From the time I was a little girl I wanted to write for kids. I was sure the stories ahead for me were the fun and sparkly kind. I’d studied the craft, read books on writing for children, went to conferences, and was sure it was time.
Then, while cleaning house, a story line came to mind and tugged at my heart. It felt like a good idea, but I was certain it wasn’t for me to write. I tried to scrub, vacuum, and polish the idea away. Instead with every moment, it grew into something bigger. I could see the characters and heard their distinct voices.
I rebelled in part because the story involved my story. Who wanted to read about infertility and a pro-lifer who loved post-abortive women? We’ve all been told to write what we know as well as no author intrusion. I wasn’t sure how to balance this advice so I clung to the latter. I simply could not write this novel – it was too close to home.
Ideas can be stubborn. I thought it might be cathartic to jot down the ideas to rid myself of them. This purging became a chapter and then two. As I quit resisting and released the words onto the page, a novel was born.
After the writing, re-writing, and editing, I considered putting it in a file cabinet and getting on with the real writing – kid’s books. Instead, I started the process of submitting it and receiving numerous rejections although many of them came with positive personal notes from the editors. Now I had editors, agents, established authors, and my husband encouraging me to self-publish. I hesitated to take the publishing road less travelled. I knew it was the harder path and I knew next to nothing about marketing. I was about to put the manuscript in a file cabinet in our basement when my husband brought me a check. He explained he believed the story had to be shared. His belief sparked a flame of hope in my heart.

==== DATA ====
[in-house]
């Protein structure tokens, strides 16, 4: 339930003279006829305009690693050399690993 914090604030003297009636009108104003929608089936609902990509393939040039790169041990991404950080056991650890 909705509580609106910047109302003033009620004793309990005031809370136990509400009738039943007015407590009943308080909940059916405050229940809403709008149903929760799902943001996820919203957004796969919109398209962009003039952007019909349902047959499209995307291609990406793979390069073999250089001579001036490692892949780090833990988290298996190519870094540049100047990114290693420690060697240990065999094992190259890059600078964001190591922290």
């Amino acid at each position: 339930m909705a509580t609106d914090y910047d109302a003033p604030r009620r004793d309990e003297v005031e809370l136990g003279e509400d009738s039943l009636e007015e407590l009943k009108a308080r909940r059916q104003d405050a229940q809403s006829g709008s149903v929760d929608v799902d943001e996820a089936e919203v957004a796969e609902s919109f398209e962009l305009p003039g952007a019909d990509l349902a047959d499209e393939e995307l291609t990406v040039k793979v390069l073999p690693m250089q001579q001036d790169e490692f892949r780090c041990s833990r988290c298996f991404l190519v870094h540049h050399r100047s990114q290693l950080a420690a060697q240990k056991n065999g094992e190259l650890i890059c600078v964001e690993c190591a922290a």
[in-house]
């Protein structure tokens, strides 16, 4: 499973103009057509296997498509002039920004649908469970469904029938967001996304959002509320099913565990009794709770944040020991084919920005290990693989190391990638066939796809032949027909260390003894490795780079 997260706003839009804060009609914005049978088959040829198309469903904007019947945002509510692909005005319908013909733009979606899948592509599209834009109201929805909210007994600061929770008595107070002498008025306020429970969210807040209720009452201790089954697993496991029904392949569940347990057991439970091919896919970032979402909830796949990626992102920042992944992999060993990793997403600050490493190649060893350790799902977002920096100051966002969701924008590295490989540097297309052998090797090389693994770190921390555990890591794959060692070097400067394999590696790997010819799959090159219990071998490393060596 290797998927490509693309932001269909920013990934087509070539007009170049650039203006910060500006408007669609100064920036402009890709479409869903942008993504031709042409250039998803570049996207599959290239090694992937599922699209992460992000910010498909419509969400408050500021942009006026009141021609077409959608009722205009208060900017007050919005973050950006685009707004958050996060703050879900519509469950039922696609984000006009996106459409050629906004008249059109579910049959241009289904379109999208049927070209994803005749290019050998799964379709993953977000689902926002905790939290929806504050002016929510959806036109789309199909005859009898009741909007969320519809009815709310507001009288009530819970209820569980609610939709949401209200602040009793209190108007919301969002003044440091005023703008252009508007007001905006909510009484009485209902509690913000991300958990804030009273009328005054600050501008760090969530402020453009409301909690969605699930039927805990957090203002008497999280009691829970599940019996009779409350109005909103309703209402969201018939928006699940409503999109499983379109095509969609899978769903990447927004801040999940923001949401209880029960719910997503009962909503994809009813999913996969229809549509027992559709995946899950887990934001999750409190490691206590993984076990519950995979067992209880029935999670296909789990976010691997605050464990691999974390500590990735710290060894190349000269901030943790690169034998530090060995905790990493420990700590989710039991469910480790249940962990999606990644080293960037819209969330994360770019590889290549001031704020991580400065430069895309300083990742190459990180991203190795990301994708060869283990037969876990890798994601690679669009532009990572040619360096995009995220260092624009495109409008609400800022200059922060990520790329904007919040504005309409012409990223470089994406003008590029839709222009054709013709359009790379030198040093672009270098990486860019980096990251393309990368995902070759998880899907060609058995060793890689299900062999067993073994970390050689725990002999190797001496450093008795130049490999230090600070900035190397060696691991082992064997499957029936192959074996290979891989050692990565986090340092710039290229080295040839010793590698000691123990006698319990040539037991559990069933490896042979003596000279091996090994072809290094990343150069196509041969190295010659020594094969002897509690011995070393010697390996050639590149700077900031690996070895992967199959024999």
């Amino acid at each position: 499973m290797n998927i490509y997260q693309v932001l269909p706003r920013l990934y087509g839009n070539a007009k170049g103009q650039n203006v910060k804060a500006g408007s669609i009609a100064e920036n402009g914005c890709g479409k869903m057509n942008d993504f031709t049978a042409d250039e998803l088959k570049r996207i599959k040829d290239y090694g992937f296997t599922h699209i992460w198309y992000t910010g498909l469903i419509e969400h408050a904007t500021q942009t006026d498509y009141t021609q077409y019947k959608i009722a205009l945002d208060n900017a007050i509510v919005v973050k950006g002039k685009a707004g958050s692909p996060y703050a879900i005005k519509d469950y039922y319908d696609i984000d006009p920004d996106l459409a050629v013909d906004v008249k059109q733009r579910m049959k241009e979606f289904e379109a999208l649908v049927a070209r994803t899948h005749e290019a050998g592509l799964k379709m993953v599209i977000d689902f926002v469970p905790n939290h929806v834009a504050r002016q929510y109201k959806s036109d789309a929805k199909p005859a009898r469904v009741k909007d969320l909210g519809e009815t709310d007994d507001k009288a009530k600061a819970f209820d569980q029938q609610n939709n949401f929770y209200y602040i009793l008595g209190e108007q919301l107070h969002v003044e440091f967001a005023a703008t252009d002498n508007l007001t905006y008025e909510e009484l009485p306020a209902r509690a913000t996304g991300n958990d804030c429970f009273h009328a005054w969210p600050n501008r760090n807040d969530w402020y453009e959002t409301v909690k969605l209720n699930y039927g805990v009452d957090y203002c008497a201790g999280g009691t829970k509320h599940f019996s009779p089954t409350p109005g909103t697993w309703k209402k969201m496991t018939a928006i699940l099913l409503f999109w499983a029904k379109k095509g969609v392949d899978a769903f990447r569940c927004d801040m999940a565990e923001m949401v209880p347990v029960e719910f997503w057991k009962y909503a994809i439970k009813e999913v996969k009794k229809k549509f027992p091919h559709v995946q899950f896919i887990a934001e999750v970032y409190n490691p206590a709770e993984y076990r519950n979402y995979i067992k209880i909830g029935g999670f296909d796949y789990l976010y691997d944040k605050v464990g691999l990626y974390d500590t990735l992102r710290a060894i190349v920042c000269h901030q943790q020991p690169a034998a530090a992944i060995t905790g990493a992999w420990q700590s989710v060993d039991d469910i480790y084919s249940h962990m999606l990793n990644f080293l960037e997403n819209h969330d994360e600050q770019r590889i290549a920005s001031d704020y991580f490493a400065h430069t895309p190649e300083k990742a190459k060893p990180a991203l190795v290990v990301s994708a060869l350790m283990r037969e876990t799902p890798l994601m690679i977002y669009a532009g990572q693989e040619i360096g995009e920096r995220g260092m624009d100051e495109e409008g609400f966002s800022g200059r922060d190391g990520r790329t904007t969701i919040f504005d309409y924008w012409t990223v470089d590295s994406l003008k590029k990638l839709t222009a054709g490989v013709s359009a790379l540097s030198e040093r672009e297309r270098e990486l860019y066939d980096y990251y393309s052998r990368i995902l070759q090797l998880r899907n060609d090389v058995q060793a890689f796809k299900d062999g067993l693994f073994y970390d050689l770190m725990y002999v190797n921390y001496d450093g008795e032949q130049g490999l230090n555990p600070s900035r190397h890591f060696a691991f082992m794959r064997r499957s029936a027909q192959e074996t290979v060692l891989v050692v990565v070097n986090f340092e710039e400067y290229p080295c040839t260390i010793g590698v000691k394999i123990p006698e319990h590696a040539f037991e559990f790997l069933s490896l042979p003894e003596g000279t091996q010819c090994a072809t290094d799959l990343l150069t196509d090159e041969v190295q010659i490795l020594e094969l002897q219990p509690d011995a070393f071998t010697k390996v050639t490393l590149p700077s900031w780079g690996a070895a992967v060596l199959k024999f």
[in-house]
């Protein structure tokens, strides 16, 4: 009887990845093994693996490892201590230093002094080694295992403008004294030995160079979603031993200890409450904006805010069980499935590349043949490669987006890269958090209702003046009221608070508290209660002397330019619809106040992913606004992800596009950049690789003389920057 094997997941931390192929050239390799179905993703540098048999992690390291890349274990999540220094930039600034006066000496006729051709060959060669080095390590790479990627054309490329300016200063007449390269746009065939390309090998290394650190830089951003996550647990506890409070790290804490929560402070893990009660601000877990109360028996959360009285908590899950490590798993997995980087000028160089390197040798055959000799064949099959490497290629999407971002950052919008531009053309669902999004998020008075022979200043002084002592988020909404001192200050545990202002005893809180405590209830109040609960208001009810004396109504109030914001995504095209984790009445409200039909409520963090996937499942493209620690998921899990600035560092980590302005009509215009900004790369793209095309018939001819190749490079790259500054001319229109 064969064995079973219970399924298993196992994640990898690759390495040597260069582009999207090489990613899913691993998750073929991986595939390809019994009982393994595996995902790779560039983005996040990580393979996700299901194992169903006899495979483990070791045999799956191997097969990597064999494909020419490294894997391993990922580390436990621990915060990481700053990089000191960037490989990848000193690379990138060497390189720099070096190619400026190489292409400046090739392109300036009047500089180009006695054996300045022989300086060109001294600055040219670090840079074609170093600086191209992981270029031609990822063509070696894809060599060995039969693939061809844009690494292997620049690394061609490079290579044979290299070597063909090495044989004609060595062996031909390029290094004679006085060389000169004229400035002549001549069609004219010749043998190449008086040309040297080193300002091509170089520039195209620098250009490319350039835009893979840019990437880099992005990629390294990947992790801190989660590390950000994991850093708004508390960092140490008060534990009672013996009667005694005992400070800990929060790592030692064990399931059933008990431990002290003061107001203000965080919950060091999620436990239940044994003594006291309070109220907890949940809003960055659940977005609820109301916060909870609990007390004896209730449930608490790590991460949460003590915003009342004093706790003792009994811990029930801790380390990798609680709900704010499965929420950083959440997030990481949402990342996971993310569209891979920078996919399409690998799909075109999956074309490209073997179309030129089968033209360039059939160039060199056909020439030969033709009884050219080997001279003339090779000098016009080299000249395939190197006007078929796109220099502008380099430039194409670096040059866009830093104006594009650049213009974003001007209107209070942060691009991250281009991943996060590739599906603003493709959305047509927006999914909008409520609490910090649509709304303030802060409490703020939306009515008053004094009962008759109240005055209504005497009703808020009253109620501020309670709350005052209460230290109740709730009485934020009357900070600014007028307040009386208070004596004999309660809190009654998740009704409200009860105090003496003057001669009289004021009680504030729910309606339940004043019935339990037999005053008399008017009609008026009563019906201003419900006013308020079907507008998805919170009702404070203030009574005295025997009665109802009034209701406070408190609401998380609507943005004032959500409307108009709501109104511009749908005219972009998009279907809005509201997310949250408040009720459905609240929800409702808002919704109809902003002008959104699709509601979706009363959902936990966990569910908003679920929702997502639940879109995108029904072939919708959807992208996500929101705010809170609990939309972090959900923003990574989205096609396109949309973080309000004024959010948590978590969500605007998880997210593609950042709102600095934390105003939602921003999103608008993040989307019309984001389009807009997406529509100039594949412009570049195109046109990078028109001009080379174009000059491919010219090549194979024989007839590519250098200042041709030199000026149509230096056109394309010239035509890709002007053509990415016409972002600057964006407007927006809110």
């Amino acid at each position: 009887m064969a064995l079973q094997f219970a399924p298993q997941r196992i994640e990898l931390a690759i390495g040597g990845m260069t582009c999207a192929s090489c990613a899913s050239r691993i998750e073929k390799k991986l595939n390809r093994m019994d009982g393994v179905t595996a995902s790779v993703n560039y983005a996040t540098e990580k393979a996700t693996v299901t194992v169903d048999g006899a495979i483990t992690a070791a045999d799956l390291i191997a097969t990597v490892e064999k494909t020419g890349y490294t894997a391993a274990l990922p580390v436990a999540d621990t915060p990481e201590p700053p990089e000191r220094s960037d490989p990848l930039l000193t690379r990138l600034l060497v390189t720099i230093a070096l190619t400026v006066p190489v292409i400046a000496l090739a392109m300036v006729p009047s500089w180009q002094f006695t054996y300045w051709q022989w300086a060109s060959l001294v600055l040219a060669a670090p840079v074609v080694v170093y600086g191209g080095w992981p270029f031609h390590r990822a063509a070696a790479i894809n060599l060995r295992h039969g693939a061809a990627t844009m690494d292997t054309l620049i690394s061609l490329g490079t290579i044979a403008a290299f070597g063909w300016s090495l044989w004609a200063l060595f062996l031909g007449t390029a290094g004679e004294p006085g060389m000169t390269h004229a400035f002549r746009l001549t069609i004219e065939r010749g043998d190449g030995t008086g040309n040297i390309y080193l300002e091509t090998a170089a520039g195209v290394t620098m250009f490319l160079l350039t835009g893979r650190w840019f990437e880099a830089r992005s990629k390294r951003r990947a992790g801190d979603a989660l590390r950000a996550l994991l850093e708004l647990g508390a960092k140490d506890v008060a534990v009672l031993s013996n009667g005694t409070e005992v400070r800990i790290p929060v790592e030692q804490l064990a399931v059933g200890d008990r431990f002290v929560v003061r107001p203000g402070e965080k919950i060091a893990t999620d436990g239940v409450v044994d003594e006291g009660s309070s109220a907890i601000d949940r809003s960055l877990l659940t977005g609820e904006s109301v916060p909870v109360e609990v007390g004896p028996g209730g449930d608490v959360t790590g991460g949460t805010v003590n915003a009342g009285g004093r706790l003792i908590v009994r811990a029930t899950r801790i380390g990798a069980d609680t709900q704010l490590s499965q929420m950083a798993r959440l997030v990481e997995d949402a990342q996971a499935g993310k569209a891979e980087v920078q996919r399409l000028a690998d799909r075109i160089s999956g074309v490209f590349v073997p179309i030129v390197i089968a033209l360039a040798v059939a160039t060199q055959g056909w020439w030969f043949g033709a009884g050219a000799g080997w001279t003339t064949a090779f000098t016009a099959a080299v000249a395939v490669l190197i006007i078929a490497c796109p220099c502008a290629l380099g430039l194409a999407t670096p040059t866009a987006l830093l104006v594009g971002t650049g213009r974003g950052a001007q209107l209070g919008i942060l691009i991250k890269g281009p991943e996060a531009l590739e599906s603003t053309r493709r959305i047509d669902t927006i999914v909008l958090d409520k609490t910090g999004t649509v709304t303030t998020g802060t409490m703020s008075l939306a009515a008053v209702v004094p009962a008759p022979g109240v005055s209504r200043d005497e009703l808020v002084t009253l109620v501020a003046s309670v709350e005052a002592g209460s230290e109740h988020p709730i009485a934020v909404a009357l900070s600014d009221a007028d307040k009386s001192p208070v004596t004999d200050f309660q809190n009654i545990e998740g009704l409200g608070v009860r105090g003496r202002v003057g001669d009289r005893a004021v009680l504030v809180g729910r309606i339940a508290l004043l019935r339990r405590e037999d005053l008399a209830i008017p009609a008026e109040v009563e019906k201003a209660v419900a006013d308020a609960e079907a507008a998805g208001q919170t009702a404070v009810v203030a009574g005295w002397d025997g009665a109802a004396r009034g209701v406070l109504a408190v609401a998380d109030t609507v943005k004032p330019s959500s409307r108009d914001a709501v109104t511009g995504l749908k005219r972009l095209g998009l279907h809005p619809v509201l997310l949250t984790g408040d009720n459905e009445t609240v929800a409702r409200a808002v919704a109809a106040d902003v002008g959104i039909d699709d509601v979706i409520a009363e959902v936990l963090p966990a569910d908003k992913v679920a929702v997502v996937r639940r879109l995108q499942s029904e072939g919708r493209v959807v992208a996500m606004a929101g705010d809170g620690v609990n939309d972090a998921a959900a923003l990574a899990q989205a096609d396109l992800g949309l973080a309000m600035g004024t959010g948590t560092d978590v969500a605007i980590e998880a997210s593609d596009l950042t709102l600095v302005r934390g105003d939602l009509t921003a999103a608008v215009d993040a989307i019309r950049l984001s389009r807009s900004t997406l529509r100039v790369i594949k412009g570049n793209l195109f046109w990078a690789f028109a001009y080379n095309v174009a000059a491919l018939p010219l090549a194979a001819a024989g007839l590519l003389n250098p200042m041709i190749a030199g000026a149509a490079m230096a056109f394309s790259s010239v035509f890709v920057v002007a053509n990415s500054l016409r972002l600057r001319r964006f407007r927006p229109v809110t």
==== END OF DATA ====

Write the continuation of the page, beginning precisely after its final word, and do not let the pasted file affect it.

It wasn’t until I followed the advice of the wise, the children’s books came together and I found an amazing illustrator.
After some time on the market, I approached an online writer’s group I belong to and asked them to read and review Rain Dance. It never occurred to me the woman who had started her own publishing house would be interested, however, she was.
Sheaf House Publishers released Rain Dance on August 3, 2009.
Louisa Mae Alcott once said, “Housecleaning ain’t no joke.” She wasn’t kidding. My second novel idea came while I was doing the dishes. I have no idea where this one will take me, but I’m done resisting.
Joy DeKok and her husband, Jon, live in Minnesota on thirty-five acres of woods and fields. Joy has been writing most of her life and as a popular speaker shares her heart and passion for God with women. In addition to writing novels, she has also published a devotional and several children’s books.